Not sure what the emphasis on thigh rise is about… I have watched more pucks go in from thigh rises overlapping than I have from them being too small. by the time I’m in the butterfly my knees are tight together. it might help in a screen situation but thats pretty much all. It’s a yearly coloumnist topic that is highly overrated. I didn’t even notice the difference when the gloves were reduced last time.. its not gunna help.

  12. Paul says:

    Either shorten the thigh rise and leave the knee pads alone, or the other way around, not both. How about looking at the goalie pad size shin guards that the defenseman wear and all the shots they block. Not just the size of goalie gear needs to be looked at. A blocked shot has no chance of becoming a goal.

  13. Concerned Keeper says:

    Are you kidding me? No knee pads? Are they trying to maim their tenders?? You know, it’s ludicrous. Goalies spend their whole lives training with the best of the best in order to become the best. And, once they finally do become incredible, they’re forced by the league to step down? That makes no sense! Goalies let in sufficient amounts of goals, even our NHL star tenders. We see games go up to 9-10 goals fairly often, is that not enough? Why compromise the safety (and life-time of effort+performance) of our favorite athletes, for an extra one to two goals, IF that?
    Wake up, NHLPA. Goalies already stand little chance versus pucks traveling 100+mph. Why injure them?

  14. Jamaal James says:

    If they want to increase scoring, all they have to do is get rid of the offside rule altogether, call interference more tightly, and stop players from blocking shots. If ever there was incentive to stop them from doing so, it was Gregory Campbell’s broken leg during the playoffs. Keepers are there to stop the puck, so let them do their job. When you look at the stats in games these days, there are a lot of times where the number of blocked shots is close to, and even sometimes exceeds, the number of shots on goal. That’s where your trouble scoring comes from…not the goalie’s equipment.

  15. Paddy says:

    It would be nice to finally see Corey Crawford wear pads that fit! LOL

  16. Shoomi says:

    Yup, don’t mess with a Goalies protection. It’s a big part of keeping those crazy guys between the pipes comfortable and confident. My guess is if too many knee injuries start to occur, less kids may want to be goalies or their parents may not let them….

  17. Ed says:

    If this is the only issue that the NHL has to improve the game, it is time for a league wide enema! Stop doing make work projects and pay attention to what goes on during a season. Goalies are not the reason behind complaints about the game.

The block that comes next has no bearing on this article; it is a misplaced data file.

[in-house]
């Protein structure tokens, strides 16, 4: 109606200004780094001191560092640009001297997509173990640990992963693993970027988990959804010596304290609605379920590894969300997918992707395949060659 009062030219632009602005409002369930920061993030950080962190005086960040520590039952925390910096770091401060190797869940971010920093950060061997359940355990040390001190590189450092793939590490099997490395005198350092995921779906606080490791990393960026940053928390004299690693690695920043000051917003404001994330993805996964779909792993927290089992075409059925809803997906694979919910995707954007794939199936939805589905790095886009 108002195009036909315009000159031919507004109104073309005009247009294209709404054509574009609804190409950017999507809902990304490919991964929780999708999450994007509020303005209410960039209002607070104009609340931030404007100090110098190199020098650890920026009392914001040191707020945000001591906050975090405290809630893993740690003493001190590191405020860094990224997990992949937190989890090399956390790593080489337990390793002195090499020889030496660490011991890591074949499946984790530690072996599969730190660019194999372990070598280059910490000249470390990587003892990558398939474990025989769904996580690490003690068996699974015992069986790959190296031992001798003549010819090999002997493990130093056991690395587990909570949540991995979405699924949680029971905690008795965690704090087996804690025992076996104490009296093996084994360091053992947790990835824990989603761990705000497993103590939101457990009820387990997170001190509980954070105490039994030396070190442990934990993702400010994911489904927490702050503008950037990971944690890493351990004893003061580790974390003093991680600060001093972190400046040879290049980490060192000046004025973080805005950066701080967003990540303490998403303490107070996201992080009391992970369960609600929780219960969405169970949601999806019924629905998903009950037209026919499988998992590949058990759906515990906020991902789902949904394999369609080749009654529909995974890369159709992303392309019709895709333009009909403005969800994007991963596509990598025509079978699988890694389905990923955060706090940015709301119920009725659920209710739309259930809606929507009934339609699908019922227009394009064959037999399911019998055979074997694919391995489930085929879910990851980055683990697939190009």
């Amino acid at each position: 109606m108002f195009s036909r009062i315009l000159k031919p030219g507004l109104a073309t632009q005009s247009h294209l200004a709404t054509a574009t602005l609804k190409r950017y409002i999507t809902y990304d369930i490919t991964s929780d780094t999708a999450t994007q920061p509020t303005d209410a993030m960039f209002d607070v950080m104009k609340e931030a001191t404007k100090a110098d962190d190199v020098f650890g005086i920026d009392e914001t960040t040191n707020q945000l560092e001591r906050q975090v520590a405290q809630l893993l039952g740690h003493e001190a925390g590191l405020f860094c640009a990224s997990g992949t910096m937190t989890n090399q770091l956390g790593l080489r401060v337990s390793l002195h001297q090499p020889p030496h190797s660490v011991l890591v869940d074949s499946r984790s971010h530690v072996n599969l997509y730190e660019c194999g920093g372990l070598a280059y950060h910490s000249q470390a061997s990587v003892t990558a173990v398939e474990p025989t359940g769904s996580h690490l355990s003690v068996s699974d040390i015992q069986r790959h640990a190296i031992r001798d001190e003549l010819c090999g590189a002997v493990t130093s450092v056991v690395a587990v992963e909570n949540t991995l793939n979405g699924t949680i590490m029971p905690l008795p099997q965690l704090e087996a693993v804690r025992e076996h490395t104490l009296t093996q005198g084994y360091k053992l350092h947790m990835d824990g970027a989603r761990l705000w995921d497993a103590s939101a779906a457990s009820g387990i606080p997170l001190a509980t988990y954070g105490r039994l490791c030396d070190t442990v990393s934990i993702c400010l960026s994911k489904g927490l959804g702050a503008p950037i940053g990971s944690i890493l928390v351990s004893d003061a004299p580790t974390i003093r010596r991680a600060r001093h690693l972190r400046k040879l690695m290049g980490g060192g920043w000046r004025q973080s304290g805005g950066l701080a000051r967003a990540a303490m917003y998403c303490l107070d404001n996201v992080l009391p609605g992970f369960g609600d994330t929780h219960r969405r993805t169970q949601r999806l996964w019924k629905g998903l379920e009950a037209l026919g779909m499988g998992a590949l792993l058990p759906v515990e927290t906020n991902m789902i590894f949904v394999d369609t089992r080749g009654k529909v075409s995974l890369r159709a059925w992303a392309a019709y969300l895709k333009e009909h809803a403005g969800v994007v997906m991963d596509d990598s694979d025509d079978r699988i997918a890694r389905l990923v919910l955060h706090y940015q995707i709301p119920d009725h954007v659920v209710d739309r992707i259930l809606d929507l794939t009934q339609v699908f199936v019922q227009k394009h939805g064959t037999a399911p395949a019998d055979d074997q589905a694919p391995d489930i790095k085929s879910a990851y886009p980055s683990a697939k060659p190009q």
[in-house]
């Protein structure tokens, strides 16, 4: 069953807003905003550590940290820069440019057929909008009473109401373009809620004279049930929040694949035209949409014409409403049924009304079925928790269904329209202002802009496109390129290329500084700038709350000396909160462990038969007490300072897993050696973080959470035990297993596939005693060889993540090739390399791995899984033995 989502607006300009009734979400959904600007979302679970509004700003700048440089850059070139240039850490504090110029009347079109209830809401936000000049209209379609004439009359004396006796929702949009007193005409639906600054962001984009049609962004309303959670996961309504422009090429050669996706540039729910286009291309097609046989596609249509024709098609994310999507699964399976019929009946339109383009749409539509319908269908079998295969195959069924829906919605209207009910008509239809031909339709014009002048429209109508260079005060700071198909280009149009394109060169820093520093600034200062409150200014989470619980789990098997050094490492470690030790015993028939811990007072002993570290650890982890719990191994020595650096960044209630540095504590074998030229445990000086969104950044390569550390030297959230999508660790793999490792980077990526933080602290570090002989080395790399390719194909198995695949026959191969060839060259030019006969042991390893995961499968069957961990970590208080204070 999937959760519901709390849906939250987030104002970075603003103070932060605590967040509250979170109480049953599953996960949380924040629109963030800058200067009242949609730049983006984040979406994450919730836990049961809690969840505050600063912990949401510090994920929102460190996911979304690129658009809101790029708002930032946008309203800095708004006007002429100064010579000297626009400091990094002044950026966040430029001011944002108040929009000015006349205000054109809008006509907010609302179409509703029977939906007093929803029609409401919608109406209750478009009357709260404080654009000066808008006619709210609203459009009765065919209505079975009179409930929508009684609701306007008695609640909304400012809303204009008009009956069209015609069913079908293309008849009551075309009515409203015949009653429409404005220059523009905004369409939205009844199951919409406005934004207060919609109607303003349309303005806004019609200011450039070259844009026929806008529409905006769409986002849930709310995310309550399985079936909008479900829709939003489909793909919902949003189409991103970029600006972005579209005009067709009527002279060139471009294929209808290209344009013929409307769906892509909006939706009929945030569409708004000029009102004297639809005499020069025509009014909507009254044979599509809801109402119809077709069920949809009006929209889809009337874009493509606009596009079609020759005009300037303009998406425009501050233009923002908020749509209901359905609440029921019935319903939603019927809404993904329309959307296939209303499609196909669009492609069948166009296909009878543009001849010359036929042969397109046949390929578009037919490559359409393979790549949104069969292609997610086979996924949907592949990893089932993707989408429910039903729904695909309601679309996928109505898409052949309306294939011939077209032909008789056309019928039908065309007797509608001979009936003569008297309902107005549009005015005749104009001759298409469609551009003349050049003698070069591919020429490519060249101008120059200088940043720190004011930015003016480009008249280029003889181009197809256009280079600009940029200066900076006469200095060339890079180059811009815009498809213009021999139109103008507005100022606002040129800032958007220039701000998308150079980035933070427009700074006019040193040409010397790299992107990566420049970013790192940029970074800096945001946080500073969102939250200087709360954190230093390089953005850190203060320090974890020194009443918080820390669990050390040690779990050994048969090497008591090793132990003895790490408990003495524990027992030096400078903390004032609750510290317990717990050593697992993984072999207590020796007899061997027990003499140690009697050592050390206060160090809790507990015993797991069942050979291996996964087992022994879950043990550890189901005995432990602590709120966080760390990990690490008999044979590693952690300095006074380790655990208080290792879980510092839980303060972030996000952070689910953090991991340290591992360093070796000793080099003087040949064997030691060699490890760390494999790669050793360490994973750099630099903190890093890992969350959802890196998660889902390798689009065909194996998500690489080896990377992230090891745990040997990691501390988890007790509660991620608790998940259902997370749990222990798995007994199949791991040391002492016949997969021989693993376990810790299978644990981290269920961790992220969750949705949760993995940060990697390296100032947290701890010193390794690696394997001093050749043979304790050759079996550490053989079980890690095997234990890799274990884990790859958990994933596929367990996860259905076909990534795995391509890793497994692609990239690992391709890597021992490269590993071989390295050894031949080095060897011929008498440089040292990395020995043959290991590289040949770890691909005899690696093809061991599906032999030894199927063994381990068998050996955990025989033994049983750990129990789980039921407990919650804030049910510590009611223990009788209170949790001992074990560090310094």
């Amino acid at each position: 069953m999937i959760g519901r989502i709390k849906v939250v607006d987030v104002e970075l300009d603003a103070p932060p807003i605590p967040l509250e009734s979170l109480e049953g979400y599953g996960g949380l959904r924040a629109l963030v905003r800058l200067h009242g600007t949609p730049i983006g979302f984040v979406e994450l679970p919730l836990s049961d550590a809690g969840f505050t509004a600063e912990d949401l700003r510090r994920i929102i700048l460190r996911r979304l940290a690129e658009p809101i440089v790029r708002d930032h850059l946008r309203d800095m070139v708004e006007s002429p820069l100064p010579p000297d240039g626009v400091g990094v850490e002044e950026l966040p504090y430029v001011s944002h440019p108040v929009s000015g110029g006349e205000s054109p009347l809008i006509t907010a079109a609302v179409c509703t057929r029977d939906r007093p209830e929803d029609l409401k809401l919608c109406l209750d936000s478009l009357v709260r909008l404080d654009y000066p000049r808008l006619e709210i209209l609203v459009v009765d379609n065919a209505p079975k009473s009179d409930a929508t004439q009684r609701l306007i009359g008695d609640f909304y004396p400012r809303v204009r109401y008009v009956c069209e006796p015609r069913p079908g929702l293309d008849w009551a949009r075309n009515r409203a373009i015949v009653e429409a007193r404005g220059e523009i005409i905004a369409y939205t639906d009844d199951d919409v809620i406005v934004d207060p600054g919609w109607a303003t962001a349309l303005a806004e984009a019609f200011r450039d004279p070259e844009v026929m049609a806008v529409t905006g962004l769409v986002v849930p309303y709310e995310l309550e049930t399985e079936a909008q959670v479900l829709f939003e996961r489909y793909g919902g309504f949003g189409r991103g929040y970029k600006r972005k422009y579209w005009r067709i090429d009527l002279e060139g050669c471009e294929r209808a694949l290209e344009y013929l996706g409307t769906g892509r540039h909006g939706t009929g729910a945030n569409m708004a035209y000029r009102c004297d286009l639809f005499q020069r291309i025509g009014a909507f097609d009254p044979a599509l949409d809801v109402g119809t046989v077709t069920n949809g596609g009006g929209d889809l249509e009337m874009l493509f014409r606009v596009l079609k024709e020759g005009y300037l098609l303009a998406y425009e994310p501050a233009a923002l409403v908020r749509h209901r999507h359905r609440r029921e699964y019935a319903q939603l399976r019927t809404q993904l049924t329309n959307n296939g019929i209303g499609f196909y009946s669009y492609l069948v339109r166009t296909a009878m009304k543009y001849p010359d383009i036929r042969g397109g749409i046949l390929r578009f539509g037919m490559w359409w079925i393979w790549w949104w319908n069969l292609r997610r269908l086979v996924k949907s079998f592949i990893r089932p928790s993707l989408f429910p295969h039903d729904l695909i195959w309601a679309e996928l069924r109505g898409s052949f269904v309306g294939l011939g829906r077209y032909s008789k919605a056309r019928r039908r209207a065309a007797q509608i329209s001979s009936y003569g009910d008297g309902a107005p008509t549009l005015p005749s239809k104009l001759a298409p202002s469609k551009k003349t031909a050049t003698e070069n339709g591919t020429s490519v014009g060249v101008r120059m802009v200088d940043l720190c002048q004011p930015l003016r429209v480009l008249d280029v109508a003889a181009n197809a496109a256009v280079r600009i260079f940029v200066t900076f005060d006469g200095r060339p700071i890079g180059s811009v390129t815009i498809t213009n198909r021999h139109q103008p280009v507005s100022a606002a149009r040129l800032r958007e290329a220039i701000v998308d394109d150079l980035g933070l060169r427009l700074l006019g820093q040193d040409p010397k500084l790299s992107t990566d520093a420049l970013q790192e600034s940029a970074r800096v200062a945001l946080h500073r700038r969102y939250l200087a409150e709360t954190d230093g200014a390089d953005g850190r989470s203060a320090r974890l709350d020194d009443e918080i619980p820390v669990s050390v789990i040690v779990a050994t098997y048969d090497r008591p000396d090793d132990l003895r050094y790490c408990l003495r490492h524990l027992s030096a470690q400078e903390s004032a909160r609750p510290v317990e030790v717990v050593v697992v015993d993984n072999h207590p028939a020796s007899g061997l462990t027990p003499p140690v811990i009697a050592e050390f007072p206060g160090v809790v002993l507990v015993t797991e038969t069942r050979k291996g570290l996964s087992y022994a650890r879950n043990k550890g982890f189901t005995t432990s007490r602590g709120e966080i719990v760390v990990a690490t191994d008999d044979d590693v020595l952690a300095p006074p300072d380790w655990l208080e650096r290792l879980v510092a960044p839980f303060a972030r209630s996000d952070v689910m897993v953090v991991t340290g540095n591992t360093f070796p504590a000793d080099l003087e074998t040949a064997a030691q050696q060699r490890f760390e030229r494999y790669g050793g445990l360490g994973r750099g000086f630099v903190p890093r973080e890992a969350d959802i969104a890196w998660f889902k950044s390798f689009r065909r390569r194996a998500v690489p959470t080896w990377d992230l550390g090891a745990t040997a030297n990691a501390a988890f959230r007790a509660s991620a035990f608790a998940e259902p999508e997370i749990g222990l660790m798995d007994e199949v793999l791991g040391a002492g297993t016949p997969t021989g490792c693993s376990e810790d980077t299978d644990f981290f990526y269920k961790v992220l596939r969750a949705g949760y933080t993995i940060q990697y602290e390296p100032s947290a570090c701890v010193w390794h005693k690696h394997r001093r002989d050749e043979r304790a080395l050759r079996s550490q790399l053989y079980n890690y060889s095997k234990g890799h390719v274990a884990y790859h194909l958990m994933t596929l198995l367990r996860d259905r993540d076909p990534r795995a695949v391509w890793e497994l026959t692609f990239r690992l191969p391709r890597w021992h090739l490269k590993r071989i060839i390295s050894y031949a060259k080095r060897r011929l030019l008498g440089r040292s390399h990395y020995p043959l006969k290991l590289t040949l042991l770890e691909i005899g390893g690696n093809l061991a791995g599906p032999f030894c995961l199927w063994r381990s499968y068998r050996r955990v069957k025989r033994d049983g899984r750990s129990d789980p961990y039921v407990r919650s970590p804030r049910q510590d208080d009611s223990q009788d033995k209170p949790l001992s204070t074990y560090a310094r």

WAKE UP, people!

  18. Larry says:

    I run a training center that specializes in the off-ice training and development of goalies and I completely understand why they want to take an inch or two of the goalie pads, but taking away any protection from the knee & thigh area from underneath the goalie pads and goalie pants is going to end someone’s career. I had a junior aged goalie get hit in the knee this summer during his on-ice training session and the injury he sustained took him off the ice and kept him out of his off-ice training program for five weeks. And he was wearing top of the line knee & thigh guards. Does the NHL really believe that putting the fear of getting hurt in an NHL goalie is really the best way to achieve there goals of increasing scoring! WHAT A JOKE!!!!!

  19. paulszabo says:

    More than one goalie posting a reponse has stated the obvious: the obstruction and shot blocking has more impact on goal scoring than tinkering with equipment. Why do we goalies underatand this but not the NHL brass??

  20. Joe says:

    I say limit the height of the goalies themselves! LOL Go back and look at the short goalies from back in the day. No goalies over 5′ 10″, goals will increase! Given the sheer size of today’s goalies it’s a miracle that any goals are scored.

  21. Some_goalie says:

    I love people saying that blocked shots should not be allowed. Because that’s possible to enforce. Smaller leg pads = fine. Messing with knee protection = no, with the possible exception of five-hole flaps (those have saved me goals that I had no business saving). At least in terms of direct knee protection, goalies should be afforded anything they can play with, flexibility-wise. I don’t really see that being unfair/making saves – any save I’ve ever made with a knee pad would have hit my knee anyway.

  22. John says:

    What is the brand name of the knee pads used by many profesionals mentioned in the article? ($900) Are cheaper alternatives available?